Finally, one of the most difficult hurdles is separating the person from the actions brought on by addiction. However, that’s perhaps the most important obstacle that must be crossed. It’s difficult, but keep in mind that the actions of an addict are often irrational. They may emotionally remove themselves from bad behavior as a coping mechanism. Your spouse may have done things to hurt you that they would never have considered doing while sober. While they must be held accountable, you must learn to forgive if you want to move forward with your marriage intact. Remember, that there are many resources available to you and your spouse that you should take advantage of so that you can move forward.
About Emily Graham
Emily Graham is the creator of Mighty Moms. She believes being a mom is one of the hardest jobs around and wanted to create a support system for moms from all walks of life. On her site, she offers a wide range of info tailored for busy moms, from how to reduce stress to creative ways to spend time together as a family. Contact: firstname.lastname@example.org.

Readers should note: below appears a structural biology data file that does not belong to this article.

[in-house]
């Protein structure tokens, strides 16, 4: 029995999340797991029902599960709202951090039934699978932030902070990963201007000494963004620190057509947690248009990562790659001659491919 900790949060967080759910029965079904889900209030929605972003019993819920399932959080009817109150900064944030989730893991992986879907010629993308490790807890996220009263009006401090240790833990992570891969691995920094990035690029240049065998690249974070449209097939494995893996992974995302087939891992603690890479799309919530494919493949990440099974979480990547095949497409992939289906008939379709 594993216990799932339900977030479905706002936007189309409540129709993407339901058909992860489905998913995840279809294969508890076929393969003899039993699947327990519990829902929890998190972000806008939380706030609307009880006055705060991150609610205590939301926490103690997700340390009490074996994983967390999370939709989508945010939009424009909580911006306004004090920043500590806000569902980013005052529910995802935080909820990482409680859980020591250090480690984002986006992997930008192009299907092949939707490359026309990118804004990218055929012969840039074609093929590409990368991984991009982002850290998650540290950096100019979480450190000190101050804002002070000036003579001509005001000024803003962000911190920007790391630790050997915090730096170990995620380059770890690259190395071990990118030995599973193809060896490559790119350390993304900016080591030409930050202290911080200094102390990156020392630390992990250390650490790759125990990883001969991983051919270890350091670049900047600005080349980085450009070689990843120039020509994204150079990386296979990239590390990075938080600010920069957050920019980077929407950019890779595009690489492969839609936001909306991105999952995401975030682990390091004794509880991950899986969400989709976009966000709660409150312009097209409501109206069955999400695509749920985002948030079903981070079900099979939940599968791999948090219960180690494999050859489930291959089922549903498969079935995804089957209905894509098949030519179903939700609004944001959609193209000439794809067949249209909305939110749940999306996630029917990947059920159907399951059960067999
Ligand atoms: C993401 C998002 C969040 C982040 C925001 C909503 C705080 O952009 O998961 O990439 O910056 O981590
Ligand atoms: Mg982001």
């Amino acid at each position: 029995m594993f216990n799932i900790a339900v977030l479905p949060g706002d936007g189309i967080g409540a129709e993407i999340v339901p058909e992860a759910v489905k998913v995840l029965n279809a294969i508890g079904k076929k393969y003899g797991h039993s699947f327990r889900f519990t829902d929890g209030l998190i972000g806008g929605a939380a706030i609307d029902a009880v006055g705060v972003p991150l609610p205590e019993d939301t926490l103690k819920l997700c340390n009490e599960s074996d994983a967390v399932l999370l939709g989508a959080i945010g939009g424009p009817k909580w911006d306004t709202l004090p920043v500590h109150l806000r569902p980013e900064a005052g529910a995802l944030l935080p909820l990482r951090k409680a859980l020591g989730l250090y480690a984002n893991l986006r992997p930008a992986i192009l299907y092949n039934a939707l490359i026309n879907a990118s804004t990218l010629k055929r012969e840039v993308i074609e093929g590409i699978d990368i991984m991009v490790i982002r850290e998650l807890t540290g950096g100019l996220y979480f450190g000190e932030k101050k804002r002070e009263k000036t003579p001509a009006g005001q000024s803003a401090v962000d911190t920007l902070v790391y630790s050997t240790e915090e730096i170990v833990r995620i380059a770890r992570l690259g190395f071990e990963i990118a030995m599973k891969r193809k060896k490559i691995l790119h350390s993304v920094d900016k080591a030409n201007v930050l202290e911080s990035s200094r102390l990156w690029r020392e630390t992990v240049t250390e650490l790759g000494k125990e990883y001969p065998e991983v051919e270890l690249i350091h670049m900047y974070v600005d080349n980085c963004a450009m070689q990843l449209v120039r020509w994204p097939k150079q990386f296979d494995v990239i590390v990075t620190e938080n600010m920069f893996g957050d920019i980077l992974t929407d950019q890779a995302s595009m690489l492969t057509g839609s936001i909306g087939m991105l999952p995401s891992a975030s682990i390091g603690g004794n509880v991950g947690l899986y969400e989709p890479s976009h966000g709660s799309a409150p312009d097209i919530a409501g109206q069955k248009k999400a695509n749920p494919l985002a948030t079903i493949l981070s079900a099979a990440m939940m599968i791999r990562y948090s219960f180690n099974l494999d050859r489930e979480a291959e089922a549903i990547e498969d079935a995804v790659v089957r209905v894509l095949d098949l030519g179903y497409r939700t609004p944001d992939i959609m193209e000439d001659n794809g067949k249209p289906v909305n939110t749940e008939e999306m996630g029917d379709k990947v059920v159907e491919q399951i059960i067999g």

Contact the Experienced Family Law Attorneys at Smedley Law Group in Williamstown, NJ Today
If you’re facing a difficult situation with your spouse, you’ll need to speak with a qualified attorney to learn your best options for moving forward. The New Jersey family law attorneys at Smedley Law Group represent clients throughout the state, including West Deptford, Woodbury Heights, Runnemede, and Westville. We understand how challenging this time can be for you, which is why we will fight hard to protect your interests, and the interests of your loved ones, throughout the legal process. Call us at (856) 251-0800 or fill out our confidential contact form to schedule a consultation. We have an office conveniently located at 750 Cooper Street, Woodbury, NJ 08096.
The articles on this blog are for informative purposes only and are no substitute for legal advice or an attorney-client relationship. If you’re seeking legal advice, please contact our law firm directly.